This protective barrier is a really useful and valuable role that it can play however it can be it’s own worst enemy. To understand that we need to take our minds back to another really useful and valuable structure.
The Titanic was considered unsinkable due to having a unique hull design where it was made of lots of smaller compartments. You see where I’m going with this don’t you… Unfortunately when the Titanic met the iceberg, these smaller compartments filled and filled which eventually was enough to list the ship, and we all know what happened next.
Your fascial compartments can come up against their own iceberg in the form of nasty infections which can spread rampant throughout that enclosed area. If the infection can beat your immune system and appropriate antibiotic therapy not introduced the entire compartment can become damaged and no longer viable.
Fascial compartment infections are serious business, losing a compartment can mean losing an entire movement as the muscles inside often perform the same function (eg: all point the ankle down). If you lose that compartment, life becomes much more difficult.
Why Is Fascia Important?
Just like in 1912 when the Titanic was the most important ship on the seas, in 2020 fascia is considered by many “fascial enthusiasts” as the most important structure in our bodies.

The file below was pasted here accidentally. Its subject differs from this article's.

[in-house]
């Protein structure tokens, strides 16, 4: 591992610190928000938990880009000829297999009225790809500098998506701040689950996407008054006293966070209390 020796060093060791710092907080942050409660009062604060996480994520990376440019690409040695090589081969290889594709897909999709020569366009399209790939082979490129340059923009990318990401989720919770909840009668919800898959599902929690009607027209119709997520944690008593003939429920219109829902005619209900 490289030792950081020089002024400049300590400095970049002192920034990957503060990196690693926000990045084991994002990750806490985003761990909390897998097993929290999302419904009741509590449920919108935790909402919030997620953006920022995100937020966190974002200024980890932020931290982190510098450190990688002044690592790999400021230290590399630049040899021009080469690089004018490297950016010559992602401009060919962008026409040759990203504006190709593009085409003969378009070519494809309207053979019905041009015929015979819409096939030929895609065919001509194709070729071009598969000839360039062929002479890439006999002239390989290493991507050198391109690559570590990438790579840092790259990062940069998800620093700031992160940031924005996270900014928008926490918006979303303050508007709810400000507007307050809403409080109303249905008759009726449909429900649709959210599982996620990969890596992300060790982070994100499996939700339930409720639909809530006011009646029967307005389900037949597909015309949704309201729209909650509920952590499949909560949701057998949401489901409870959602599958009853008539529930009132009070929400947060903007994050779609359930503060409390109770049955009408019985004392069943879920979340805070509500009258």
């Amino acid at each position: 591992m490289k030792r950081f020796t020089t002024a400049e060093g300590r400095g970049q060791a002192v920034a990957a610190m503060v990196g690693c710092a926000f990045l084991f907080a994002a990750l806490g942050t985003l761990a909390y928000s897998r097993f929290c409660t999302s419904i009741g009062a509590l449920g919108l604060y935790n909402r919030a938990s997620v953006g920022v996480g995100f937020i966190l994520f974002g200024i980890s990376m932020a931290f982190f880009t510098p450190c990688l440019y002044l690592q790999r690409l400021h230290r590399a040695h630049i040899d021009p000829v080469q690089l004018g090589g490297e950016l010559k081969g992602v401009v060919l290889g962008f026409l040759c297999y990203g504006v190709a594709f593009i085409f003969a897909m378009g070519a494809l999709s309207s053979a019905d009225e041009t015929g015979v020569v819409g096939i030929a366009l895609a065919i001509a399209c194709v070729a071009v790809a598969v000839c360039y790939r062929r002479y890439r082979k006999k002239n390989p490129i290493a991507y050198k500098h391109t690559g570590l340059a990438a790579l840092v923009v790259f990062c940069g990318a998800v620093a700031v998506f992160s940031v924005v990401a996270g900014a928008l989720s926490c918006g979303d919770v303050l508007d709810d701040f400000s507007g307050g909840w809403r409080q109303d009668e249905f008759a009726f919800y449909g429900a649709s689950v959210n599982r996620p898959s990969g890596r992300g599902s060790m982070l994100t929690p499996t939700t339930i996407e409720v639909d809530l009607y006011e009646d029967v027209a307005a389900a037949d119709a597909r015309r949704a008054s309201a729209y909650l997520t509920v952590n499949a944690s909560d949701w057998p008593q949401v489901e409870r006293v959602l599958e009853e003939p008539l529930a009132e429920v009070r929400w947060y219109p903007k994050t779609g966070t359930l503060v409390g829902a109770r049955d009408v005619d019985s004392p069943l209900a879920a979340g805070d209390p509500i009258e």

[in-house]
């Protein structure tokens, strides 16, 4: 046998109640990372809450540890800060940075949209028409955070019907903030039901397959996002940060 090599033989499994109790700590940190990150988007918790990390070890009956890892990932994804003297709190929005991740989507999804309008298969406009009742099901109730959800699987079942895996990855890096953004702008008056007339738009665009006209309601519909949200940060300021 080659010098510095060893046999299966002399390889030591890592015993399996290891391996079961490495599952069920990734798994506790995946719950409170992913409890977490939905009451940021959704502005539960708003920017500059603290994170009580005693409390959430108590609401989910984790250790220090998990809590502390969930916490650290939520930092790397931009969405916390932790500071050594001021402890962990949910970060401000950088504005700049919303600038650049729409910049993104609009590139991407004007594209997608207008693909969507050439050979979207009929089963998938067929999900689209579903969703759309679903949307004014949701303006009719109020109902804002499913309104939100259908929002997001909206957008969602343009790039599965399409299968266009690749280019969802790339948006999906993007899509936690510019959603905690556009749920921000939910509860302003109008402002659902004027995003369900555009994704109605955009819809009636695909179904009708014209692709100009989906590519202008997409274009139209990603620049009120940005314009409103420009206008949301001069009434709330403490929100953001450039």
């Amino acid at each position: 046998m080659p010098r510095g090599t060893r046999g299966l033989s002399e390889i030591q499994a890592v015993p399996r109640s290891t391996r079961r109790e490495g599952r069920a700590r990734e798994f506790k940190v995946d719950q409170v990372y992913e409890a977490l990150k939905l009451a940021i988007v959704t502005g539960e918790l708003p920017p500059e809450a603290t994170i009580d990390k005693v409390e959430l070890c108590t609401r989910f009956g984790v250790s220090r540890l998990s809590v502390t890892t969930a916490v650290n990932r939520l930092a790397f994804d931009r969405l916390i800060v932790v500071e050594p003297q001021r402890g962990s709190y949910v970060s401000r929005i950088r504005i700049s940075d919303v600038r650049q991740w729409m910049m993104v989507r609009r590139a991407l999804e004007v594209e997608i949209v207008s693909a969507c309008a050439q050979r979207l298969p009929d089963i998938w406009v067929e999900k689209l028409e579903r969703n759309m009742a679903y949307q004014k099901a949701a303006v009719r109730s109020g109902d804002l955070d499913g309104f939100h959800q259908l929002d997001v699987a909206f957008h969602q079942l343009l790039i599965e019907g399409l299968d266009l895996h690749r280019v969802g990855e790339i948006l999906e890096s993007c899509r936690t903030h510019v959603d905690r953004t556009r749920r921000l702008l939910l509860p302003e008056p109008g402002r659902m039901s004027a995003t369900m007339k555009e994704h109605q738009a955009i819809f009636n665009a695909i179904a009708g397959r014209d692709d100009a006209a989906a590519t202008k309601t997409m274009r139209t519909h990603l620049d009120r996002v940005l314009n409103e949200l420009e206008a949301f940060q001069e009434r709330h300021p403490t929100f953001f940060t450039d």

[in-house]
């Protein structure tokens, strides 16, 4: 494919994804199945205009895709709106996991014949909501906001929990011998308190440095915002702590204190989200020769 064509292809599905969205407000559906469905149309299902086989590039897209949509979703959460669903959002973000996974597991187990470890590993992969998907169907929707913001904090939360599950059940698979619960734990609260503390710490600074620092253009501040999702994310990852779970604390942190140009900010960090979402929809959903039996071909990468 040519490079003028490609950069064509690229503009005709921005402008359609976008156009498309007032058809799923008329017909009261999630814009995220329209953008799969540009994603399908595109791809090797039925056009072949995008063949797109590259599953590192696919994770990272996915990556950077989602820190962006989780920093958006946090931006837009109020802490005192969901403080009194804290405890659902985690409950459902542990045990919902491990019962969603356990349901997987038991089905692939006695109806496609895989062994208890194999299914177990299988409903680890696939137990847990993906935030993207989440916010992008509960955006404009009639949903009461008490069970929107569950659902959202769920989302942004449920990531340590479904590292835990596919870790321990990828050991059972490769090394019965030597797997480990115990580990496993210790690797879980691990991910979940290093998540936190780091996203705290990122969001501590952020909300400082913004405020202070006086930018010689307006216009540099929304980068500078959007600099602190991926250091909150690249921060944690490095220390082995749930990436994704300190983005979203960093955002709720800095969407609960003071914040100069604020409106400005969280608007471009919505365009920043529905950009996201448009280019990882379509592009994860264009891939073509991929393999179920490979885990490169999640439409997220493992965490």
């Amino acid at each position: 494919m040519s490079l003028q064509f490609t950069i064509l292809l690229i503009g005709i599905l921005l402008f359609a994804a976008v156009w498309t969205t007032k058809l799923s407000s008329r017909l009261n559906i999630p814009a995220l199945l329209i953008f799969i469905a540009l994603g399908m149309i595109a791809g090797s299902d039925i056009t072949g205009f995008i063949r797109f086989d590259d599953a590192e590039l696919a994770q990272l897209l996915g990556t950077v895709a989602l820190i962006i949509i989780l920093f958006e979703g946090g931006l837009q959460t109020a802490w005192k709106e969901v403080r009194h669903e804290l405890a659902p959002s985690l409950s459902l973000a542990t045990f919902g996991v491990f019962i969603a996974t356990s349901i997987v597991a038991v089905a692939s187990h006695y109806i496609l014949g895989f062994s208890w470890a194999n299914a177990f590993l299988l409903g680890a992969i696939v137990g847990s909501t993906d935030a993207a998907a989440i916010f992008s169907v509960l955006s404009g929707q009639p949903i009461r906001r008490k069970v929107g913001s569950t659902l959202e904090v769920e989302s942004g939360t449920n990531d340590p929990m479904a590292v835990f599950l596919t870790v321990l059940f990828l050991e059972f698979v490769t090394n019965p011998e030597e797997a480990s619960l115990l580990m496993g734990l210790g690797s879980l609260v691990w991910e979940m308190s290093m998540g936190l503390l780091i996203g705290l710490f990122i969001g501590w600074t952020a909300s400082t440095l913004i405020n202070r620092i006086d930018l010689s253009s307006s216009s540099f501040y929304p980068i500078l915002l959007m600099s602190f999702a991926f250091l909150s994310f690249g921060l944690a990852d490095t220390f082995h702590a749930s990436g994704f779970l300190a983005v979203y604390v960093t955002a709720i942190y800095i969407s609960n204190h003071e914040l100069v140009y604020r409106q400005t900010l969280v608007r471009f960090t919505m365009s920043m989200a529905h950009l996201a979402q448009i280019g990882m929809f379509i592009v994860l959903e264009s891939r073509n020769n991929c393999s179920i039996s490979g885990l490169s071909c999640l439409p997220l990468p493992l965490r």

As a health professional my social media feed is always full of devices and promises that my fascia can be blasted, released or manipulated to leave me feeling totes bliss. Unfortunately for all the hype, this is where the marketing and dollars can get in the way of the evidence. In this way, fascia is important as it’s the carrot for sales of not-so-reputable therapy aids.
We know that fascia is important to hold us together, protect us, support us and increase our efficiency. But when it gets sore it doesn’t need (or should that be knead) a baker’s thumb or carpenters nail gun to resolve our pain.
We simply need to get our fascia back to where it likes to be, it’s happy place.
How Do We Treat It?
To resolve sore fascia a therapist will get it from being overworked, to worked appropriately. It’s not that we want to completely unload it either. Remember that old adage, you don’t use it, you lose it? Well it applies to fascia too.
If you did not use your it to support, protect and stabilise your musculoskeletal system will decrease in capacity.
In the same vein, if you consistently and excessively overload it you will be pretty sore and looking for a physiotherapist ASAP.
What we need to do is work our fascia consistently, towards capacity, but not exceeding capacity too often. If we do this, it will stay strong for as long as we need it to.